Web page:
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MarcoSr

A few Riker mounts with specimens from the Aquia Formation of Maryland and the Nanjemoy Formation of Virginia

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FossilDAWG

:wub: :wub: :wub:

Don

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Tidgy's Dad

Stunning collection.:)

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sharkdoctor

Great thread and displays. I can't wait to see the dentitions:popcorn::popcorn:

 

Totally agree about the Otodus eating a lot of turtles. Even collecting in situ, the vast majority of teeth seem to have tip and/or blade damage. 

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MarcoSr
2 hours ago, FossilDAWG said:

:wub: :wub: :wub:

Don

 

Don

 

Thank you.  I spend the vast majority of my time collecting and searching matrix for micro vertebrate specimens.  However, every now and then, I burn out with the micros and put some time into my macro collection.

 

Marco Sr.

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MarcoSr
42 minutes ago, sharkdoctor said:

Great thread and displays. I can't wait to see the dentitions:popcorn::popcorn:

 

Totally agree about the Otodus eating a lot of turtles. Even collecting in situ, the vast majority of teeth seem to have tip and/or blade damage. 

 

The Nanjemoy Formation specimens were all collected in situ.  Most of the Aquia Formation specimens were collected in float.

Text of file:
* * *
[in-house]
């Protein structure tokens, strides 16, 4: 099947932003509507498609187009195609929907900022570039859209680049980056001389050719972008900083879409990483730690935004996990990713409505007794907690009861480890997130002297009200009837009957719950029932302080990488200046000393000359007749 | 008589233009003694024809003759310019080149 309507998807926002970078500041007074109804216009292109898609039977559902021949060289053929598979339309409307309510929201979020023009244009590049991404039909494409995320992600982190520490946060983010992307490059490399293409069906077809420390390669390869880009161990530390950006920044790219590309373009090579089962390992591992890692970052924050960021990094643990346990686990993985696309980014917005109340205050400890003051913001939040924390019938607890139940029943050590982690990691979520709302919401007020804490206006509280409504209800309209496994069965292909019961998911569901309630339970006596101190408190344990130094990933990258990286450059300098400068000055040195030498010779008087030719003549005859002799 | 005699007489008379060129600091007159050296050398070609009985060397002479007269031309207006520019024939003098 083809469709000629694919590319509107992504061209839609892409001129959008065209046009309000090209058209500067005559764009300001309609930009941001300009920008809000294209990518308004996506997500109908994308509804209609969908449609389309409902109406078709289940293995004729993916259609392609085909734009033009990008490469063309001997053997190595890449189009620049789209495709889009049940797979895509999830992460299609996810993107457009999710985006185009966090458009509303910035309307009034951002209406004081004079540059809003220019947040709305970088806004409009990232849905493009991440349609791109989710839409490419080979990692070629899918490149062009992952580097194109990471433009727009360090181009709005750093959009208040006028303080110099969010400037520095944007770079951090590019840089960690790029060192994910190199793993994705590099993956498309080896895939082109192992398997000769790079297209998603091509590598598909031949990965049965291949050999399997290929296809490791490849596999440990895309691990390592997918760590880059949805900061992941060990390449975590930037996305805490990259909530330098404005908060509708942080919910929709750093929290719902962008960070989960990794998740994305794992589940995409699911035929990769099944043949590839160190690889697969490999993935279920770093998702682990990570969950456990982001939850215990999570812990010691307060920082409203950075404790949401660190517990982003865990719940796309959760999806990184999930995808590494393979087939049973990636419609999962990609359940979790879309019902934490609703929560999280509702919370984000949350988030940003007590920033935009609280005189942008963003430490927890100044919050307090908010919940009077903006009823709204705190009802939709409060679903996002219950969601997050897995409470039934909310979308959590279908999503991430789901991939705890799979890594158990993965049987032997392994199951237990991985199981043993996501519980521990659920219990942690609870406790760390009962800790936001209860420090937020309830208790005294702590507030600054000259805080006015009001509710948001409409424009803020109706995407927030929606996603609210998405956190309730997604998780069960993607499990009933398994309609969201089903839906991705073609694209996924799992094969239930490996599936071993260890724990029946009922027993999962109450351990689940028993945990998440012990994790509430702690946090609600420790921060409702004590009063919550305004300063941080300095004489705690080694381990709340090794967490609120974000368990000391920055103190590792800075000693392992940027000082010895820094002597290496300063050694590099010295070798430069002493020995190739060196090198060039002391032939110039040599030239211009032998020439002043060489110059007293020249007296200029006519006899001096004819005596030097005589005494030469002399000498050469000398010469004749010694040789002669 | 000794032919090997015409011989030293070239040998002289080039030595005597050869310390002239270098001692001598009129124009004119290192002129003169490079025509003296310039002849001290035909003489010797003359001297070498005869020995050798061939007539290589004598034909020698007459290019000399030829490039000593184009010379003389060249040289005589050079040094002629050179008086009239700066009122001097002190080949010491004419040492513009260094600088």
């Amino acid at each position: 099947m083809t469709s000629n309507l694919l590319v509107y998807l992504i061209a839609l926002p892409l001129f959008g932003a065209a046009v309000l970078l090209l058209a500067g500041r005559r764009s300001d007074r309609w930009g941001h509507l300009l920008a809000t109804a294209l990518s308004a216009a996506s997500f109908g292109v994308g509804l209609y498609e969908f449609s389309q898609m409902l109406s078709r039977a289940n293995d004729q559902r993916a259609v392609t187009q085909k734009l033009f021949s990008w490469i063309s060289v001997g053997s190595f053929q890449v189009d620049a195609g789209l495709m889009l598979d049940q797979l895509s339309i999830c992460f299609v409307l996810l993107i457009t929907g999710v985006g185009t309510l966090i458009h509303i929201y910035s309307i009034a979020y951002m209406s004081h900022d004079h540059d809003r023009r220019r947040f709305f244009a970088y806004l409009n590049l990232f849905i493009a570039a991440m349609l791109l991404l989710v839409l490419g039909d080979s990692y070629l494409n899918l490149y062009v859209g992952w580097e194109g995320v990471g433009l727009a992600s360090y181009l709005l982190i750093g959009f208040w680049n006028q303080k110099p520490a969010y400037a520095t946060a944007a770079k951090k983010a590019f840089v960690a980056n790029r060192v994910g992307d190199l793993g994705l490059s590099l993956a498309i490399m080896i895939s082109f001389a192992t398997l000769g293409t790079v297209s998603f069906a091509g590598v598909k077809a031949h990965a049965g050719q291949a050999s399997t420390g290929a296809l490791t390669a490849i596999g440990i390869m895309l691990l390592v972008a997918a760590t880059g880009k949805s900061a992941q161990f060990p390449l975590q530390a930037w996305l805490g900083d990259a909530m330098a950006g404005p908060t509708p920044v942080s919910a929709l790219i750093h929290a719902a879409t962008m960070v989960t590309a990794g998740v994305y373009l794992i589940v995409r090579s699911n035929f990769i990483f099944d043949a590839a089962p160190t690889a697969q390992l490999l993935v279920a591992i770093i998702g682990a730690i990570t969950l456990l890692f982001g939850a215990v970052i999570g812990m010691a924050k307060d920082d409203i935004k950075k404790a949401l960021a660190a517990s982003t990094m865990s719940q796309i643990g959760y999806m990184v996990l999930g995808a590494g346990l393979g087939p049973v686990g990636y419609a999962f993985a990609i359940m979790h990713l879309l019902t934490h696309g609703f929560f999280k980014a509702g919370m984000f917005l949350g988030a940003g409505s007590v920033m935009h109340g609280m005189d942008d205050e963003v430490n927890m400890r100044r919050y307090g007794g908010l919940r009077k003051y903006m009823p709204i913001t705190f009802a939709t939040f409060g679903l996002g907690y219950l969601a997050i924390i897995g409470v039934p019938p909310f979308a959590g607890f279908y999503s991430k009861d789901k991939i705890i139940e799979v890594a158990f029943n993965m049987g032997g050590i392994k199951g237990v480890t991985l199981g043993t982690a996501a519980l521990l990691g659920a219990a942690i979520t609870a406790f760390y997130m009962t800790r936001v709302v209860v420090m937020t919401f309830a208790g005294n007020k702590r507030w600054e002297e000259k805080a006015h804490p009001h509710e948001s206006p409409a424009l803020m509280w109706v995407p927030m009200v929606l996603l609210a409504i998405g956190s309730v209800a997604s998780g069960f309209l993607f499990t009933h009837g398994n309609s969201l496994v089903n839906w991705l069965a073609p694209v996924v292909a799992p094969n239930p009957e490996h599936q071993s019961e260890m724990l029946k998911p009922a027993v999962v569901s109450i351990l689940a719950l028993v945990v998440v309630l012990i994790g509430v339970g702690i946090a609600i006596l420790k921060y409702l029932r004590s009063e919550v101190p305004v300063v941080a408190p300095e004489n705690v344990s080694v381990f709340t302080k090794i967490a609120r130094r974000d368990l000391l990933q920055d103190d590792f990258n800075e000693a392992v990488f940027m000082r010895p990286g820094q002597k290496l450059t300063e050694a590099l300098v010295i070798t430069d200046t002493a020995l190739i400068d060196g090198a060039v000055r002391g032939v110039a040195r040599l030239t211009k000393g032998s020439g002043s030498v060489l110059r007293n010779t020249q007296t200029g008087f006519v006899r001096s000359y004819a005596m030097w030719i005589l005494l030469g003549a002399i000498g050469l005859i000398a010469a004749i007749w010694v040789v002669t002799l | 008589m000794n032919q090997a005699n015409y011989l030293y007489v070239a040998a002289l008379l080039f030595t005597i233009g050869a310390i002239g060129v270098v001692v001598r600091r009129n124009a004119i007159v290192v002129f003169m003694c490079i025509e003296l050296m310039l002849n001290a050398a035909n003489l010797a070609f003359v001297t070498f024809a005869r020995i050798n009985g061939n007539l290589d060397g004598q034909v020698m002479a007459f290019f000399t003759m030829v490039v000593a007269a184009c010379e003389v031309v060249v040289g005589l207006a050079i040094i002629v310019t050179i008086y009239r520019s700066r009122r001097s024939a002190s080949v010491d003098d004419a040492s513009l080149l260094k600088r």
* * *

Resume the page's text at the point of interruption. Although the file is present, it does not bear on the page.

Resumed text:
I've wanted to put together the shark dentitions for awhile.   However, I always seem to get sidetracked with another micro vertebrate project.

 

Marco Sr.

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FossilsAnonymous

Those otodus are spectacular! I’ll find one one day!

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MarcoSr
31 minutes ago, FossilsAnonymous said:

Those otodus are spectacular! I’ll find one one day!

 

Have good luck finding your Otodus tooth.  When I first started collecting the Liverpool Point area along the Potomac River in the 1970s I would find 7 or more Otodus teeth every trip.  I never ran into other collectors back then except the ones that were collecting with me.  However because the area hadn't been collected much, the vast majority of the Otodus teeth were very water worn because they had been in the Potomac River for many years.  As more and more collectors went to the area as the years passed, the Otodus teeth that had been in the river for years got collected and the number that I found each trip dropped dramatically.  However, the condition of the teeth got better because most of what I was finding recently sloughed from the cliffs. So hopefully when you do find your first Otodus tooth, it will be fresh from the cliffs.  However, even these fresh Otodus teeth tend to have lots of feeding damage.  The best time to find teeth fresh from the cliffs is after the freeze/thaw cycles in late Winter/early Spring especially after a very cold winter.

 

Marco Sr.

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Jeffrey P

Congratulations on those, especially the ray dental plates which I'm still hoping to find someday. I'm sure it took a lot of time and effort to build up a collection like that. 

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MarcoSr
10 hours ago, Jeffrey P said: